OS X El Capitan Opens Door to TRIM Support on Third-Party SSDs for Improved Performance
For users looking to upgrade their older Macs with third-party solid-state drives (SSDs), one issue has been a lack of support for TRIM on these drives under OS X. TRIM is a system-level command that allows the operating system and the drive to communicate about which areas of the drive are considered unused and thus ready to be erased and rewritten to. In the absence of TRIM, users can see significantly slower drive writes as the drive begins to fill up.
Officially TRIM has only been supported on Apple's drives, and while tools such as TRIM Enabler have been developed to turn on TRIM for third-party drives, they ran into issues under OS X Yosemite due to Apple's use of kext signing. With this security measure in place, users have had to disable kext signing in order to enable TRIM, and should kext signing be turned back on such as by resetting NVRAM/PRAM during troubleshooting, the user's system will refuse to boot.
Since the developer release of OS X El Capitan on Monday, a number of users interested in TRIM support have been investigating the possibilities for TRIM on third-party SSDs, particularly with the new "rootless" security features that prevent access to many system-level files.
Some users have been playing with various options involving turning off rootless temporarily in order to run utilities like TRIM Enabler, and members of our forum have discovered a simple command to enable built-in support for TRIM on third-party drives that can be enabled once rootless has been disabled. The developer behind TRIM Enabler and others have confirmed the method does work and are making plans to enhance their software to support it.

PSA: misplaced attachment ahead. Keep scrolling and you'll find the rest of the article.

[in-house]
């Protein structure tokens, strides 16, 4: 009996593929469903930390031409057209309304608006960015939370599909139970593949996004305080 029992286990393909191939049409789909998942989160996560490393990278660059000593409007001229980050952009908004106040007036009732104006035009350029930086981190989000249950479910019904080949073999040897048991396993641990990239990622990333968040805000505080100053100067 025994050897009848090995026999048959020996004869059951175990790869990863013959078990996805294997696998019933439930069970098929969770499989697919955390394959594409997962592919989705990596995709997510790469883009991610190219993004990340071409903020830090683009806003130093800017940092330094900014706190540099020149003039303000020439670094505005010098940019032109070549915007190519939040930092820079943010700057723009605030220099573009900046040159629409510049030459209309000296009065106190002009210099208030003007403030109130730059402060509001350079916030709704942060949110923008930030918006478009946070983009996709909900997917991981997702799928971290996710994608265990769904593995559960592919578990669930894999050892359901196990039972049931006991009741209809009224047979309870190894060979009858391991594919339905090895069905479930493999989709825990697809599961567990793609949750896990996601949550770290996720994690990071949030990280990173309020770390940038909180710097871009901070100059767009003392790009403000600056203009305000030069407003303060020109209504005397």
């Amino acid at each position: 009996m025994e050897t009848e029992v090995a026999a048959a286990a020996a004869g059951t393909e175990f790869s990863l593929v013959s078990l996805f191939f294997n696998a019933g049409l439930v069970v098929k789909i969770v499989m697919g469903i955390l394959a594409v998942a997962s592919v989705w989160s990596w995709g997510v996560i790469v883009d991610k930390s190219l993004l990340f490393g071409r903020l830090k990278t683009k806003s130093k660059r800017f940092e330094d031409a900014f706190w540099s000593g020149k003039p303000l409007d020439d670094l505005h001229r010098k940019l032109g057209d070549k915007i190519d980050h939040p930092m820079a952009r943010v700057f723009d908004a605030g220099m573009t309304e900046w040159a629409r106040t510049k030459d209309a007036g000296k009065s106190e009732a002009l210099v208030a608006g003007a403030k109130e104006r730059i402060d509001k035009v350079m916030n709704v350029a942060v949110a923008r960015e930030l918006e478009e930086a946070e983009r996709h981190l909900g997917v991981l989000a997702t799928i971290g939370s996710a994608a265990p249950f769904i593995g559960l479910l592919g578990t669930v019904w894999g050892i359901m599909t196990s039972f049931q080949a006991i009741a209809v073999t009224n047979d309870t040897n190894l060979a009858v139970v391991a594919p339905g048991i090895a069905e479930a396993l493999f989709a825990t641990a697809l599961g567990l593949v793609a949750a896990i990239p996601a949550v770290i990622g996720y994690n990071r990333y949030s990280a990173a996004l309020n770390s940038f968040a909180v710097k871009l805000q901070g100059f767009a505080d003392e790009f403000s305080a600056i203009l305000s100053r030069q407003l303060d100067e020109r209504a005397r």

Enabling TRIM using this method does come with a warning from Apple, as it can cause issues on occasion and the company wants to make sure users are operating it at their own risk.
This tool force-enables TRIM for all relevant attached devices, even though they have not been validated for data integrity while using that functionality. By using this tool to enable TRIM, you agree that Apple is not liable for any consequences that may result, including but not limited to data loss or corruption.
Apple could certainly make changes as development on OS X El Capitan continues, but given the built-in trimforce tool it certainly appears the company intends to allow TRIM to run on third-party SSDs. The "man" documentation for the trimforce command indicates it was introduced in OS X 10.10.4, which remains in developer testing, but forum member mikeboss has determined it is not present in the current developer build.
While most users will never need to deal with this issue, upgrading to an SSD is a popular way to squeeze some more speed and life out of an older Mac, so there is a sizable community of users interested in getting TRIM to function on their third-party drives, and some of them may find TRIM a helpful tool.